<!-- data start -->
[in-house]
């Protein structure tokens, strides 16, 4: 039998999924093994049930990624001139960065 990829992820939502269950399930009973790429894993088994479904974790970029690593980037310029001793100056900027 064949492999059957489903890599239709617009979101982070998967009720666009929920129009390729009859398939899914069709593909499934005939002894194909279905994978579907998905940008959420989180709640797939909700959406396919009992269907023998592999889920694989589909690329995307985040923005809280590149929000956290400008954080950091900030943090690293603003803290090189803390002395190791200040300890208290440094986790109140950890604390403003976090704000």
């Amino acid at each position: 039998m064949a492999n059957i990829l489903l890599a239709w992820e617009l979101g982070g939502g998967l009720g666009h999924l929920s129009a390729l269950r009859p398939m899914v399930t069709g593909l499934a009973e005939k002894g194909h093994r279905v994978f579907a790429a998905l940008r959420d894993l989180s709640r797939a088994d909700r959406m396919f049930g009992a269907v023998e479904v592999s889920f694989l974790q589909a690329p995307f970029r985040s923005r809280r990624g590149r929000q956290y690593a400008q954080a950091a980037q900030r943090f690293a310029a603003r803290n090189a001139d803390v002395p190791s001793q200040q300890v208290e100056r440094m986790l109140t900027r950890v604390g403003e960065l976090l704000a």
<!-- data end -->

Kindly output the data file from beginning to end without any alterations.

[in-house]
């Protein structure tokens, strides 16, 4: 039998999924093994049930990624001139960065 990829992820939502269950399930009973790429894993088994479904974790970029690593980037310029001793100056900027 064949492999059957489903890599239709617009979101982070998967009720666009929920129009390729009859398939899914069709593909499934005939002894194909279905994978579907998905940008959420989180709640797939909700959406396919009992269907023998592999889920694989589909690329995307985040923005809280590149929000956290400008954080950091900030943090690293603003803290090189803390002395190791200040300890208290440094986790109140950890604390403003976090704000």
């Amino acid at each position: 039998m064949a492999n059957i990829l489903l890599a239709w992820e617009l979101g982070g939502g998967l009720g666009h999924l929920s129009a390729l269950r009859p398939m899914v399930t069709g593909l499934a009973e005939k002894g194909h093994r279905v994978f579907a790429a998905l940008r959420d894993l989180s709640r797939a088994d909700r959406m396919f049930g009992a269907v023998e479904v592999s889920f694989l974790q589909a690329p995307f970029r985040s923005r809280r990624g590149r929000q956290y690593a400008q954080a950091a980037q900030r943090f690293a310029a603003r803290n090189a001139d803390v002395p190791s001793q200040q300890v208290e100056r440094m986790l109140t900027r950890v604390g403003e960065l976090l704000a």